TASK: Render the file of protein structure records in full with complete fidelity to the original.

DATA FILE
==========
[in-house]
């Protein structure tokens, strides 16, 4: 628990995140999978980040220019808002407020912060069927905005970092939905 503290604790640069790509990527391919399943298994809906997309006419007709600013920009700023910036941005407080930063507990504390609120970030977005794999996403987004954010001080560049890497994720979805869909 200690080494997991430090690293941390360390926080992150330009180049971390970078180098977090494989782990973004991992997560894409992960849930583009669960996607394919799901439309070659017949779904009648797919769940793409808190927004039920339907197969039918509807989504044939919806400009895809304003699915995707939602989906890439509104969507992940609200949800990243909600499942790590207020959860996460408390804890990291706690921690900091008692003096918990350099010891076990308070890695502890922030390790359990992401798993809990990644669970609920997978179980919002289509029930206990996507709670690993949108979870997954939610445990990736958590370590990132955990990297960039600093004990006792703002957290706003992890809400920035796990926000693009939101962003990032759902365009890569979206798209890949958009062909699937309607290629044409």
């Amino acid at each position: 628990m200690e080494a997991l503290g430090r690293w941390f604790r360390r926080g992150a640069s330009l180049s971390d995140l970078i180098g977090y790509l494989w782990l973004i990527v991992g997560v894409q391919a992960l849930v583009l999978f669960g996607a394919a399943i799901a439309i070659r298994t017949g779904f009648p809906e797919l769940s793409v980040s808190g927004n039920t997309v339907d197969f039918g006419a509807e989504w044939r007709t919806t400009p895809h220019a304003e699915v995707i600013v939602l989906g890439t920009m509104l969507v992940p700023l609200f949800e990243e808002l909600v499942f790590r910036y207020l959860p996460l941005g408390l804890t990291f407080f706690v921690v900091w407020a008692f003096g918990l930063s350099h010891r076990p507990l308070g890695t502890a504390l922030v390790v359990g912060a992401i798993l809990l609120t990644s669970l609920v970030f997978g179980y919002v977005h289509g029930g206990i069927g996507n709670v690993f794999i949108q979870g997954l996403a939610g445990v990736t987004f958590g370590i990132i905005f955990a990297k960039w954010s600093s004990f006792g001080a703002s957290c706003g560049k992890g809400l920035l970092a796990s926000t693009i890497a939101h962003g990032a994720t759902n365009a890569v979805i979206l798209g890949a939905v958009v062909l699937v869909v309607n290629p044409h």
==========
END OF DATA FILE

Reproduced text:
[in-house]
């Protein structure tokens, strides 16, 4: 628990995140999978980040220019808002407020912060069927905005970092939905 503290604790640069790509990527391919399943298994809906997309006419007709600013920009700023910036941005407080930063507990504390609120970030977005794999996403987004954010001080560049890497994720979805869909 200690080494997991430090690293941390360390926080992150330009180049971390970078180098977090494989782990973004991992997560894409992960849930583009669960996607394919799901439309070659017949779904009648797919769940793409808190927004039920339907197969039918509807989504044939919806400009895809304003699915995707939602989906890439509104969507992940609200949800990243909600499942790590207020959860996460408390804890990291706690921690900091008692003096918990350099010891076990308070890695502890922030390790359990992401798993809990990644669970609920997978179980919002289509029930206990996507709670690993949108979870997954939610445990990736958590370590990132955990990297960039600093004990006792703002957290706003992890809400920035796990926000693009939101962003990032759902365009890569979206798209890949958009062909699937309607290629044409």
């Amino acid at each position: 628990m200690e080494a997991l503290g430090r690293w941390f604790r360390r926080g992150a640069s330009l180049s971390d995140l970078i180098g977090y790509l494989w782990l973004i990527v991992g997560v894409q391919a992960l849930v583009l999978f669960g996607a394919a399943i799901a439309i070659r298994t017949g779904f009648p809906e797919l769940s793409v980040s808190g927004n039920t997309v339907d197969f039918g006419a509807e989504w044939r007709t919806t400009p895809h220019a304003e699915v995707i600013v939602l989906g890439t920009m509104l969507v992940p700023l609200f949800e990243e808002l909600v499942f790590r910036y207020l959860p996460l941005g408390l804890t990291f407080f706690v921690v900091w407020a008692f003096g918990l930063s350099h010891r076990p507990l308070g890695t502890a504390l922030v390790v359990g912060a992401i798993l809990l609120t990644s669970l609920v970030f997978g179980y919002v977005h289509g029930g206990i069927g996507n709670v690993f794999i949108q979870g997954l996403a939610g445990v990736t987004f958590g370590i990132i905005f955990a990297k960039w954010s600093s004990f006792g001080a703002s957290c706003g560049k992890g809400l920035l970092a796990s926000t693009i890497a939101h962003g990032a994720t759902n365009a890569v979805i979206l798209g890949a939905v958009v062909l699937v869909v309607n290629p044409h």